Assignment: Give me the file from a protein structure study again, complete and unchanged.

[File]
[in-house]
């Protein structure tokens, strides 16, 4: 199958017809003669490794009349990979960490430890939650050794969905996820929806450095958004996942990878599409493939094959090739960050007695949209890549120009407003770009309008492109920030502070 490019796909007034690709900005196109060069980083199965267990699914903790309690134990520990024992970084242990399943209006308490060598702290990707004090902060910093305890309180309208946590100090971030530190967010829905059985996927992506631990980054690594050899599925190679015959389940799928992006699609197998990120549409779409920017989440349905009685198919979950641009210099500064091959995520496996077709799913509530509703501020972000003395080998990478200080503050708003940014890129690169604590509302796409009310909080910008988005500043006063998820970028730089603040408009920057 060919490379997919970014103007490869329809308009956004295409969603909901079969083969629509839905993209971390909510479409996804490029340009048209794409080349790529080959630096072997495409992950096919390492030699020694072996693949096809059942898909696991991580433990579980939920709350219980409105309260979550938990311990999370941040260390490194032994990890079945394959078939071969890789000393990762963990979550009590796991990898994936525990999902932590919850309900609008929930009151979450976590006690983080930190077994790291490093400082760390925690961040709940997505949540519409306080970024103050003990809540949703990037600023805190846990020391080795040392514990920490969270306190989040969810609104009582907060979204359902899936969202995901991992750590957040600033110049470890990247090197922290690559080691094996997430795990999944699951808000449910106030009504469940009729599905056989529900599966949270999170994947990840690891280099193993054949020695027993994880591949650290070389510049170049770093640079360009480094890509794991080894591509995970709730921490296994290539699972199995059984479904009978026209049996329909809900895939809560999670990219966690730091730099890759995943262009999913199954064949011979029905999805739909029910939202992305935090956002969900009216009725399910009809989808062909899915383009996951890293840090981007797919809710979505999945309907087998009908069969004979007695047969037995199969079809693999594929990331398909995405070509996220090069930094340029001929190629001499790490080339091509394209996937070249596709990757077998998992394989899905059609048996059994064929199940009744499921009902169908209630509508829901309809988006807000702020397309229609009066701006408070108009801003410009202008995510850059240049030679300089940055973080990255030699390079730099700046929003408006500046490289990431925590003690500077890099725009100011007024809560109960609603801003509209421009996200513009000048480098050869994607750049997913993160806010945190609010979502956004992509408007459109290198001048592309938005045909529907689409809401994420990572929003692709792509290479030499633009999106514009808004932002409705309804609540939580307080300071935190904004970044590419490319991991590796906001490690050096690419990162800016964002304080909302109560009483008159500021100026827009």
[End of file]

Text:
[in-house]
């Protein structure tokens, strides 16, 4: 199958017809003669490794009349990979960490430890939650050794969905996820929806450095958004996942990878599409493939094959090739960050007695949209890549120009407003770009309008492109920030502070 490019796909007034690709900005196109060069980083199965267990699914903790309690134990520990024992970084242990399943209006308490060598702290990707004090902060910093305890309180309208946590100090971030530190967010829905059985996927992506631990980054690594050899599925190679015959389940799928992006699609197998990120549409779409920017989440349905009685198919979950641009210099500064091959995520496996077709799913509530509703501020972000003395080998990478200080503050708003940014890129690169604590509302796409009310909080910008988005500043006063998820970028730089603040408009920057 060919490379997919970014103007490869329809308009956004295409969603909901079969083969629509839905993209971390909510479409996804490029340009048209794409080349790529080959630096072997495409992950096919390492030699020694072996693949096809059942898909696991991580433990579980939920709350219980409105309260979550938990311990999370941040260390490194032994990890079945394959078939071969890789000393990762963990979550009590796991990898994936525990999902932590919850309900609008929930009151979450976590006690983080930190077994790291490093400082760390925690961040709940997505949540519409306080970024103050003990809540949703990037600023805190846990020391080795040392514990920490969270306190989040969810609104009582907060979204359902899936969202995901991992750590957040600033110049470890990247090197922290690559080691094996997430795990999944699951808000449910106030009504469940009729599905056989529900599966949270999170994947990840690891280099193993054949020695027993994880591949650290070389510049170049770093640079360009480094890509794991080894591509995970709730921490296994290539699972199995059984479904009978026209049996329909809900895939809560999670990219966690730091730099890759995943262009999913199954064949011979029905999805739909029910939202992305935090956002969900009216009725399910009809989808062909899915383009996951890293840090981007797919809710979505999945309907087998009908069969004979007695047969037995199969079809693999594929990331398909995405070509996220090069930094340029001929190629001499790490080339091509394209996937070249596709990757077998998992394989899905059609048996059994064929199940009744499921009902169908209630509508829901309809988006807000702020397309229609009066701006408070108009801003410009202008995510850059240049030679300089940055973080990255030699390079730099700046929003408006500046490289990431925590003690500077890099725009100011007024809560109960609603801003509209421009996200513009000048480098050869994607750049997913993160806010945190609010979502956004992509408007459109290198001048592309938005045909529907689409809401994420990572929003692709792509290479030499633009999106514009808004932002409705309804609540939580307080300071935190904004970044590419490319991991590796906001490690050096690419990162800016964002304080909302109560009483008159500021100026827009």